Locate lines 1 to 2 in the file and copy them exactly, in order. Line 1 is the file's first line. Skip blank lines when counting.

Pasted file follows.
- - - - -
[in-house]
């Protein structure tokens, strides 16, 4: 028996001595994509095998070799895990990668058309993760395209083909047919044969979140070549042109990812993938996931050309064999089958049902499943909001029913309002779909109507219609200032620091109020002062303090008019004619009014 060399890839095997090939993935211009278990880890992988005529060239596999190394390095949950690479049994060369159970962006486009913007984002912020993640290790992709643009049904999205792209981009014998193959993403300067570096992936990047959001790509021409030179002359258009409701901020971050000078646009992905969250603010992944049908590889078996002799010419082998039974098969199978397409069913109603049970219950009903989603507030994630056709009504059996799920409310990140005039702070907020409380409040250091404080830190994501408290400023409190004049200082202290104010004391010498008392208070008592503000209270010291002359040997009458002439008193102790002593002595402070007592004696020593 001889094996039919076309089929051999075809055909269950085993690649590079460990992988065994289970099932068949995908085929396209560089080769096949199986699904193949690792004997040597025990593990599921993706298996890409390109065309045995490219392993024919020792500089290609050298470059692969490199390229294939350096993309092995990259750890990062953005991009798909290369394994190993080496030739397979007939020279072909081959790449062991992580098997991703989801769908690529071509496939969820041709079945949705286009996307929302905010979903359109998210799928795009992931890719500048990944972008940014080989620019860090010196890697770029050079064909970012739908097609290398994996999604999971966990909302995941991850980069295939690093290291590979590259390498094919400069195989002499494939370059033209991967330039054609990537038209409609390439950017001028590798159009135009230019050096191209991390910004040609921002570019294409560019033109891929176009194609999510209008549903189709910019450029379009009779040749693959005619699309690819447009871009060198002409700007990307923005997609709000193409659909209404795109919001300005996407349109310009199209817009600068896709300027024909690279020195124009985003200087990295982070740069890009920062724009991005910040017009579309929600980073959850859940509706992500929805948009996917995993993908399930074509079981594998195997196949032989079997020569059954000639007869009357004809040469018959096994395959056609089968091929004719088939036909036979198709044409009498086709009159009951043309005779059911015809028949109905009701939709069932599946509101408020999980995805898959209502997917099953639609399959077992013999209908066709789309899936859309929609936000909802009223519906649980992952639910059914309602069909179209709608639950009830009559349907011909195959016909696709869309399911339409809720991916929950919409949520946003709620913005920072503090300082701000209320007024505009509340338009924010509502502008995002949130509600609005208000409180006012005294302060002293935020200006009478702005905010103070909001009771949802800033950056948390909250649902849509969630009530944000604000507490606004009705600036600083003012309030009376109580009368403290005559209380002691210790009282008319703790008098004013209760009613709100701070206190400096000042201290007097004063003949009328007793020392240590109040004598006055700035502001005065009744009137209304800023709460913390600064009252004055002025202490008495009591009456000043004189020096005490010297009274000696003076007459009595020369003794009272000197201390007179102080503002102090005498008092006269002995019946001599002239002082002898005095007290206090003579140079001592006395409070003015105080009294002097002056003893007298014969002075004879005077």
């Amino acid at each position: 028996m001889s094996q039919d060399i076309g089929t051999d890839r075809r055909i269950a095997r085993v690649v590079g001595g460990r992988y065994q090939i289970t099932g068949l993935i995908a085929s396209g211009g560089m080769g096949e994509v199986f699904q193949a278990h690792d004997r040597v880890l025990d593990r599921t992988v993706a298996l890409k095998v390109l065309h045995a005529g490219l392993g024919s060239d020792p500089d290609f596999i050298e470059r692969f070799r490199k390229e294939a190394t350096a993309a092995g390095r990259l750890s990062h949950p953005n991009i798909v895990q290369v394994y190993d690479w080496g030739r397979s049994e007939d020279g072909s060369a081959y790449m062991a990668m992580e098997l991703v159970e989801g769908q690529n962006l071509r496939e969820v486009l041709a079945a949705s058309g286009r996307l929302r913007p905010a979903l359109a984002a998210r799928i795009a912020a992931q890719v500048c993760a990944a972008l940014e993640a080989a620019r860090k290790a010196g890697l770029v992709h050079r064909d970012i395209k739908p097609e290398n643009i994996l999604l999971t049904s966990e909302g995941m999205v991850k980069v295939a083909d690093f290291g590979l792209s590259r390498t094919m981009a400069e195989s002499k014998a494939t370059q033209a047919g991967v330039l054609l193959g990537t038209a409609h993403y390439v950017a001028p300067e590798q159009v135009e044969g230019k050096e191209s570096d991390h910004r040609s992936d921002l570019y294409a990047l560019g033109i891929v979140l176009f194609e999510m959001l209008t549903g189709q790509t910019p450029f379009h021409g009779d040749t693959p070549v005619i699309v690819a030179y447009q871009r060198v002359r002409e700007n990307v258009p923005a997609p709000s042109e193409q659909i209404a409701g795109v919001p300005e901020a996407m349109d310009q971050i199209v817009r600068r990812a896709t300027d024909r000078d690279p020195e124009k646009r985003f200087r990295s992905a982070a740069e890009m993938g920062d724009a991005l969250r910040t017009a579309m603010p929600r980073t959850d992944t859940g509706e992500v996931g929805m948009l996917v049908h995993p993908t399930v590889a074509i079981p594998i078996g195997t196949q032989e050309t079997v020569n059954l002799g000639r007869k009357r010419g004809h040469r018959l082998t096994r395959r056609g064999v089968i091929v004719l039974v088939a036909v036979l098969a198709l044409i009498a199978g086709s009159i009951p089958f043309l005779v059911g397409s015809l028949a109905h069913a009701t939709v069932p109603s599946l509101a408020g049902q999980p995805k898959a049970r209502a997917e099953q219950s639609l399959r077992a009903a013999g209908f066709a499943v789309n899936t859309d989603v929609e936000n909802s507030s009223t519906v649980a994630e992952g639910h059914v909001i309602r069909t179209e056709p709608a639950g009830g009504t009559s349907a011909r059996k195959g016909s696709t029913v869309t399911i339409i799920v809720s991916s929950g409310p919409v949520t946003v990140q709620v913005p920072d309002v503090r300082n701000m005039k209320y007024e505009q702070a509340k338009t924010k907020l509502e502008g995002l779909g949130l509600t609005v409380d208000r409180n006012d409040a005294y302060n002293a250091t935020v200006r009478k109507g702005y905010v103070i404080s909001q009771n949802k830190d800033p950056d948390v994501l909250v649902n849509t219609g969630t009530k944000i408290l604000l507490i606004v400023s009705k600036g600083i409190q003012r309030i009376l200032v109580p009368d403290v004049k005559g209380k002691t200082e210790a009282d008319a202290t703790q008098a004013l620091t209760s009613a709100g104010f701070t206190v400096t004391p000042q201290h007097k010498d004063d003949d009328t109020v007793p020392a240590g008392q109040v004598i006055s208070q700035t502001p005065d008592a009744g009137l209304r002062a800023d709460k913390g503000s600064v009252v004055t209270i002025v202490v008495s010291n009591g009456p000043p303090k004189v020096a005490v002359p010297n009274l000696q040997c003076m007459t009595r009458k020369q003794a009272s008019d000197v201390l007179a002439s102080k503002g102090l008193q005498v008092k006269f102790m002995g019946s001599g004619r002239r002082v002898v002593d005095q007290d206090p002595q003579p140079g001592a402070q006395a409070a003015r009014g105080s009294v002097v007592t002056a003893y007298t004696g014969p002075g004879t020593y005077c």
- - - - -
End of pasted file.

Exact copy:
[in-house]
């Protein structure tokens, strides 16, 4: 028996001595994509095998070799895990990668058309993760395209083909047919044969979140070549042109990812993938996931050309064999089958049902499943909001029913309002779909109507219609200032620091109020002062303090008019004619009014 060399890839095997090939993935211009278990880890992988005529060239596999190394390095949950690479049994060369159970962006486009913007984002912020993640290790992709643009049904999205792209981009014998193959993403300067570096992936990047959001790509021409030179002359258009409701901020971050000078646009992905969250603010992944049908590889078996002799010419082998039974098969199978397409069913109603049970219950009903989603507030994630056709009504059996799920409310990140005039702070907020409380409040250091404080830190994501408290400023409190004049200082202290104010004391010498008392208070008592503000209270010291002359040997009458002439008193102790002593002595402070007592004696020593 001889094996039919076309089929051999075809055909269950085993690649590079460990992988065994289970099932068949995908085929396209560089080769096949199986699904193949690792004997040597025990593990599921993706298996890409390109065309045995490219392993024919020792500089290609050298470059692969490199390229294939350096993309092995990259750890990062953005991009798909290369394994190993080496030739397979007939020279072909081959790449062991992580098997991703989801769908690529071509496939969820041709079945949705286009996307929302905010979903359109998210799928795009992931890719500048990944972008940014080989620019860090010196890697770029050079064909970012739908097609290398994996999604999971966990909302995941991850980069295939690093290291590979590259390498094919400069195989002499494939370059033209991967330039054609990537038209409609390439950017001028590798159009135009230019050096191209991390910004040609921002570019294409560019033109891929176009194609999510209008549903189709910019450029379009009779040749693959005619699309690819447009871009060198002409700007990307923005997609709000193409659909209404795109919001300005996407349109310009199209817009600068896709300027024909690279020195124009985003200087990295982070740069890009920062724009991005910040017009579309929600980073959850859940509706992500929805948009996917995993993908399930074509079981594998195997196949032989079997020569059954000639007869009357004809040469018959096994395959056609089968091929004719088939036909036979198709044409009498086709009159009951043309005779059911015809028949109905009701939709069932599946509101408020999980995805898959209502997917099953639609399959077992013999209908066709789309899936859309929609936000909802009223519906649980992952639910059914309602069909179209709608639950009830009559349907011909195959016909696709869309399911339409809720991916929950919409949520946003709620913005920072503090300082701000209320007024505009509340338009924010509502502008995002949130509600609005208000409180006012005294302060002293935020200006009478702005905010103070909001009771949802800033950056948390909250649902849509969630009530944000604000507490606004009705600036600083003012309030009376109580009368403290005559209380002691210790009282008319703790008098004013209760009613709100701070206190400096000042201290007097004063003949009328007793020392240590109040004598006055700035502001005065009744009137209304800023709460913390600064009252004055002025202490008495009591009456000043004189020096005490010297009274000696003076007459009595020369003794009272000197201390007179102080503002102090005498008092006269002995019946001599002239002082002898005095007290206090003579140079001592006395409070003015105080009294002097002056003893007298014969002075004879005077």